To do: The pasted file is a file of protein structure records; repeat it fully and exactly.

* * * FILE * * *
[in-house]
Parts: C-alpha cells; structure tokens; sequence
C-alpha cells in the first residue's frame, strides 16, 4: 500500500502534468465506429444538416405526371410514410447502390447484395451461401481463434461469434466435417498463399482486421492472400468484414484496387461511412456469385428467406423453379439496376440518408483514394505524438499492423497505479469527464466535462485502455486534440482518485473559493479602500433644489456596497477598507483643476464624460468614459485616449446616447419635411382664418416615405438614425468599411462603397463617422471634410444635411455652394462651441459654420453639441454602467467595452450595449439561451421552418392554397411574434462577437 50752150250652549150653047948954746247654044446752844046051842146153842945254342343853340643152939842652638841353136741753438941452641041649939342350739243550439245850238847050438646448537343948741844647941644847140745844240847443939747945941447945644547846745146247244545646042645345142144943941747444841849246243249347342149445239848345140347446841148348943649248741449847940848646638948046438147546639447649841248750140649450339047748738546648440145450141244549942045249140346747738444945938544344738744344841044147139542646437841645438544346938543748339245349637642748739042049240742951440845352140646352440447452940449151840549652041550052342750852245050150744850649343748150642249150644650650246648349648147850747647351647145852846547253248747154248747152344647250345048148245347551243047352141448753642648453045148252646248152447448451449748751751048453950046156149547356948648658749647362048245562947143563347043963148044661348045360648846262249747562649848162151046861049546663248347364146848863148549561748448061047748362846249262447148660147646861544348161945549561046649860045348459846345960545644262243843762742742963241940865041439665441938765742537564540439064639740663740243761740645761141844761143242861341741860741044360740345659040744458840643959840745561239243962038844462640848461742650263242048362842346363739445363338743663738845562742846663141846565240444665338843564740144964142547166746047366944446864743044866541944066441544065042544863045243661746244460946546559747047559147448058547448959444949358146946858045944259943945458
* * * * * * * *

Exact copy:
[in-house]
Parts: C-alpha cells; structure tokens; sequence
C-alpha cells in the first residue's frame, strides 16, 4: 500500500502534468465506429444538416405526371410514410447502390447484395451461401481463434461469434466435417498463399482486421492472400468484414484496387461511412456469385428467406423453379439496376440518408483514394505524438499492423497505479469527464466535462485502455486534440482518485473559493479602500433644489456596497477598507483643476464624460468614459485616449446616447419635411382664418416615405438614425468599411462603397463617422471634410444635411455652394462651441459654420453639441454602467467595452450595449439561451421552418392554397411574434462577437 50752150250652549150653047948954746247654044446752844046051842146153842945254342343853340643152939842652638841353136741753438941452641041649939342350739243550439245850238847050438646448537343948741844647941644847140745844240847443939747945941447945644547846745146247244545646042645345142144943941747444841849246243249347342149445239848345140347446841148348943649248741449847940848646638948046438147546639447649841248750140649450339047748738546648440145450141244549942045249140346747738444945938544344738744344841044147139542646437841645438544346938543748339245349637642748739042049240742951440845352140646352440447452940449151840549652041550052342750852245050150744850649343748150642249150644650650246648349648147850747647351647145852846547253248747154248747152344647250345048148245347551243047352141448753642648453045148252646248152447448451449748751751048453950046156149547356948648658749647362048245562947143563347043963148044661348045360648846262249747562649848162151046861049546663248347364146848863148549561748448061047748362846249262447148660147646861544348161945549561046649860045348459846345960545644262243843762742742963241940865041439665441938765742537564540439064639740663740243761740645761141844761143242861341741860741044360740345659040744458840643959840745561239243962038844462640848461742650263242048362842346363739445363338743663738845562742846663141846565240444665338843564740144964142547166746047366944446864743044866541944066441544065042544863045243661746244460946546559747047559147448058547448959444949358146946858045944259943945458